数字人文门户网站 Digital Humanities Portal
Interviewed by Anna E. Kijas on March 12, 2021
Sonya Donaldson, Ph.D. is an Associate Professor of English at New Jersey City University. She is the developer of a Black digital humanities project, Singing the Nation into Being. Donaldson was the 2016 recipient of a Mellon Career Enhancement Junior Faculty Fellowship, a 2019 Virginia Humanities Fellowship, and was recently a Visiting Scholar at the University of Virginia’s Scholars Lab. She is completing work on a book manuscript, Memory, History, and the Echoes of Diaspora and is a member of the Visionary Futures Collective.
Donaldson’s interest in digital humanities stems from her work in journalism. She pursued a Ph.D. at the University of Virginia—while working as a technology editor (2000-04/2006-10) and writer (2004-2006) for Black Enterprise Magazine—moving from writing and editing pieces about technology to thinking about it pedagogically. While at UVA, Donaldson taught a technology and identities course as part of an effort to teach students about tech literacy and the ethical implications of how we use and engage with technology. This course evolved into a new one that is also the namesake of her blog, Tech & Sensibility.
The idea for her current project, Singing the Nation into Being, was inspired by a response from African-American poet and writer, Amiri Baraka, who visited UVA in 2011 as part of the Martin Luther King Jr. and Black History Month celebrations. After hearing a performance by the group Black Voices of the first verse of “Lift Every Voice and Sing,” Baraka responded that there was a lot more to that song. Donaldson started thinking about that “more.” As a Jamaican immigrant, she loves this song and how “singing this song was a way of participating in Black American life and being welcomed into a community.” She sang and heard the song at Black cultural events during her childhood, but wondered why it seemed to no longer be part of Black culture and social life, at least in her own experience. Baraka’s words and her own curiosity led her to internet searches for video performances and setting up Google alerts for new videos or mentions of this song. Donaldson soon realized that there were many recorded performances by Black people who were keeping this song alive.
One aspect that drew her in was the use of mashups, which gave people the ability to create a visual narrative while performing the song. Donaldson noted that people—complete strangers—were using similar images in their videos, including images of or related to Africa, Middle Passage, Slavery, and Barack Obama. She wondered how people were telling and making sense of the history of Africans in the Americas through this song. At this time, the project includes a sampling of about 75 videos, which Donaldson has analyzed, created brief narratives and minimal metadata about each recording. In addition, she reviewed the comments associated with the videos and thinks of “these videos as sites of memory,” and “the ephemeral archive.” Donaldson says that, “Thinking about ephemera collectively can tell us something about Black experiences, how people are articulating and understanding their relationship to Blackness, to culture, to the nation itself.” She goes on to say that “When we think about the archive and memory, I think there are ways in which the archives are constructed in a particular way that doesn’t allow for the kind of knowledge that gets circulated aurally and in an embodied form.” She believes that “A project like, Singing the Nation into Being, forces us to contend with how we formalize knowledge and value archive[s] as a particular construct. . . there’s a lot that gets left out in terms of Black histories and Black cultures.” Although ephemera may be seen as not having value beyond a specific moment in time, Donaldson sees the digital as enabling the ephemeral object, in this case the video, “to become part of a communal site of memory” that is accessible to anyone.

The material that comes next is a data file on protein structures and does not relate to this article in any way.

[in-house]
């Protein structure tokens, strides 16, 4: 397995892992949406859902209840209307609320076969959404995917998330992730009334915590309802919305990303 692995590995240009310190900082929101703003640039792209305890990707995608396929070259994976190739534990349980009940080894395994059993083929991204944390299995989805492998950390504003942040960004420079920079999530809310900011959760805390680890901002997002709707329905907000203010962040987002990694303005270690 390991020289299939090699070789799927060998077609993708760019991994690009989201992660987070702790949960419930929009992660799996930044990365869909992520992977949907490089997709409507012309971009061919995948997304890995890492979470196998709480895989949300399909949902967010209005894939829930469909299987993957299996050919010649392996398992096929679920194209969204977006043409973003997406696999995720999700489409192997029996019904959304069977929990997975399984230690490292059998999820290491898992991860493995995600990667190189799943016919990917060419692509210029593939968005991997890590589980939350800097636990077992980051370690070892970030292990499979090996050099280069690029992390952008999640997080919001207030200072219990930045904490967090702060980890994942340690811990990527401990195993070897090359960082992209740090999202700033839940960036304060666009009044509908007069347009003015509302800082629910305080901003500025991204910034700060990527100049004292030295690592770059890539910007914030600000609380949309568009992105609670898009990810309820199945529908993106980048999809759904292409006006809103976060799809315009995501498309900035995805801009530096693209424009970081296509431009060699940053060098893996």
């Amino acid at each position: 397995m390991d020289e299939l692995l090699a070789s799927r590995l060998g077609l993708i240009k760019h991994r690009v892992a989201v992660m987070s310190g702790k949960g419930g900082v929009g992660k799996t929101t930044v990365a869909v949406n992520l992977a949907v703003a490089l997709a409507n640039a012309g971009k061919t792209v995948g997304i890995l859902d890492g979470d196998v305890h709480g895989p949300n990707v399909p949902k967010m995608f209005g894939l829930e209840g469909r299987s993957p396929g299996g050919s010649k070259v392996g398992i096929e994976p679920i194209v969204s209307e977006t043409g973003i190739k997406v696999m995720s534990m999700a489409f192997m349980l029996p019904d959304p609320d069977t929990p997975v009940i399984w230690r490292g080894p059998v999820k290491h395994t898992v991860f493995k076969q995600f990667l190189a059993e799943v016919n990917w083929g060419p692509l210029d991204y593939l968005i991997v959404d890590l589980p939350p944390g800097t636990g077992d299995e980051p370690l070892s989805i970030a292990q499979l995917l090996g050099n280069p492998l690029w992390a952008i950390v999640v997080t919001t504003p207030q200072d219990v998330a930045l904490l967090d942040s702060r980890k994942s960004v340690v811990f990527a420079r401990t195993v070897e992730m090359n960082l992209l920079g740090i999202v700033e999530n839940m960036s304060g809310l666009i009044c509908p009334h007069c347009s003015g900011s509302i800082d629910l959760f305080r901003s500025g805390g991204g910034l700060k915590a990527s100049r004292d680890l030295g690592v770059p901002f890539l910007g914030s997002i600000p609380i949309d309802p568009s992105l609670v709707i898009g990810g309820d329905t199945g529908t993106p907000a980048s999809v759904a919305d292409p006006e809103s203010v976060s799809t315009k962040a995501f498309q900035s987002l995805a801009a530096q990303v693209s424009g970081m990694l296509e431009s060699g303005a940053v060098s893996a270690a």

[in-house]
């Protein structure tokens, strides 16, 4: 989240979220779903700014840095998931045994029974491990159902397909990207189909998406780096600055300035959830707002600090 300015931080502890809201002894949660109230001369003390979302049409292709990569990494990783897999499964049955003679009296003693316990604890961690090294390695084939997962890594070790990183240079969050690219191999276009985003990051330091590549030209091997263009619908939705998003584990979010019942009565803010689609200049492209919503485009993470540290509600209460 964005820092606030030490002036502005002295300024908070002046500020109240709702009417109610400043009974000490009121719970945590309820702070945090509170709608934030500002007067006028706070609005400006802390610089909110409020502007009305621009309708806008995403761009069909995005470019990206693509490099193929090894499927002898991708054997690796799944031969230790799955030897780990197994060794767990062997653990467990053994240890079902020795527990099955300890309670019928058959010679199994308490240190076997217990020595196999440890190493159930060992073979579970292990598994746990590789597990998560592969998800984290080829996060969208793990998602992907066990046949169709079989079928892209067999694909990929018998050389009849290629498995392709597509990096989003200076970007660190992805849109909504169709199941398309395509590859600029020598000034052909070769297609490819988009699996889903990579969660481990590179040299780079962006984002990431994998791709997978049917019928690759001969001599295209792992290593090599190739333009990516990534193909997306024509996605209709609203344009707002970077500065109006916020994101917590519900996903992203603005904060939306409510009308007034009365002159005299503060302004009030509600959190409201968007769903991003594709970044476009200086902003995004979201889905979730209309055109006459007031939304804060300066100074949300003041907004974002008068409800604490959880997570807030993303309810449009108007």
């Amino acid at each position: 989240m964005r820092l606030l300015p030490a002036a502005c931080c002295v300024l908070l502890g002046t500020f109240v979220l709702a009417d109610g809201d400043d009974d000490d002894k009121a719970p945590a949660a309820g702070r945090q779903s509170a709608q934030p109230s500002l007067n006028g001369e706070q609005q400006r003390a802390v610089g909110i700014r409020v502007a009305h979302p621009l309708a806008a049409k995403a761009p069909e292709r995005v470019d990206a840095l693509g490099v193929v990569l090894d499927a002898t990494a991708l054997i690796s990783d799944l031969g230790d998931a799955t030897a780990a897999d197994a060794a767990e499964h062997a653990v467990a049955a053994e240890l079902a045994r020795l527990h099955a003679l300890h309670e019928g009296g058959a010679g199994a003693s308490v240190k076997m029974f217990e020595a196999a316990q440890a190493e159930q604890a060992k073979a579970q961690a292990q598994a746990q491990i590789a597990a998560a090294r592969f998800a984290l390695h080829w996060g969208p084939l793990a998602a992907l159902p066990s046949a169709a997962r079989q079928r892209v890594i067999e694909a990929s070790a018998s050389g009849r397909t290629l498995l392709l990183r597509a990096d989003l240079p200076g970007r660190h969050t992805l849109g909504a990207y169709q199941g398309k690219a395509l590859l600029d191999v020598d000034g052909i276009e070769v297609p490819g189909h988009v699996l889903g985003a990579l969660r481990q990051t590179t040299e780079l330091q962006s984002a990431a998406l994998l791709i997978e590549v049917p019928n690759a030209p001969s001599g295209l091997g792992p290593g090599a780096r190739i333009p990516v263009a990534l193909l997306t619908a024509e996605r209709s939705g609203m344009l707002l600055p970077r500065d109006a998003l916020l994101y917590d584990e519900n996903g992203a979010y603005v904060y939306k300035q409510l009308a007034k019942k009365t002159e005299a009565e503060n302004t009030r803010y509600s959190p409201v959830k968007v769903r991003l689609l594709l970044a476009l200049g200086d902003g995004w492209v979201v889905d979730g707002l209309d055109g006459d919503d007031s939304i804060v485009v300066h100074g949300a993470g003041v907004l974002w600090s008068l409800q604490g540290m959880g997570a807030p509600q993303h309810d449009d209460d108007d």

Working independently on this project, while teaching a full course load, as well as, at the time, directing a center and coordinating an academic program, brought to light a number of challenges of developing a digital humanities project. Donaldson looked to the minimal computing philosophy partly due to her frustration with the lack of support for Black DH scholars and digital humanities work in the academy. She chose to focus on the accessibility of the project and the people and groups she would be in conversation with—the students, community groups, cultural centers, and people who sing the song or want to teach the meaning of the song. Minimal computing was a way to bring clarity to what this project is about and encourage other people to remix the content.
When considering the historical reception of this song and how it has and continues to circulate, she points out that the composers, James Weldon Johnson and J. Rosamond Johnson, wished for the song to circulate and be passed down aurally, so in this sense, the ephemerality of these internet videos fulfills their wish. One of her biggest desires is for students to engage with this collection. Additionally, she would love to see this project at a national museum, such as the Smithsonian and thinks that it could help us get to some important conversations in the U.S.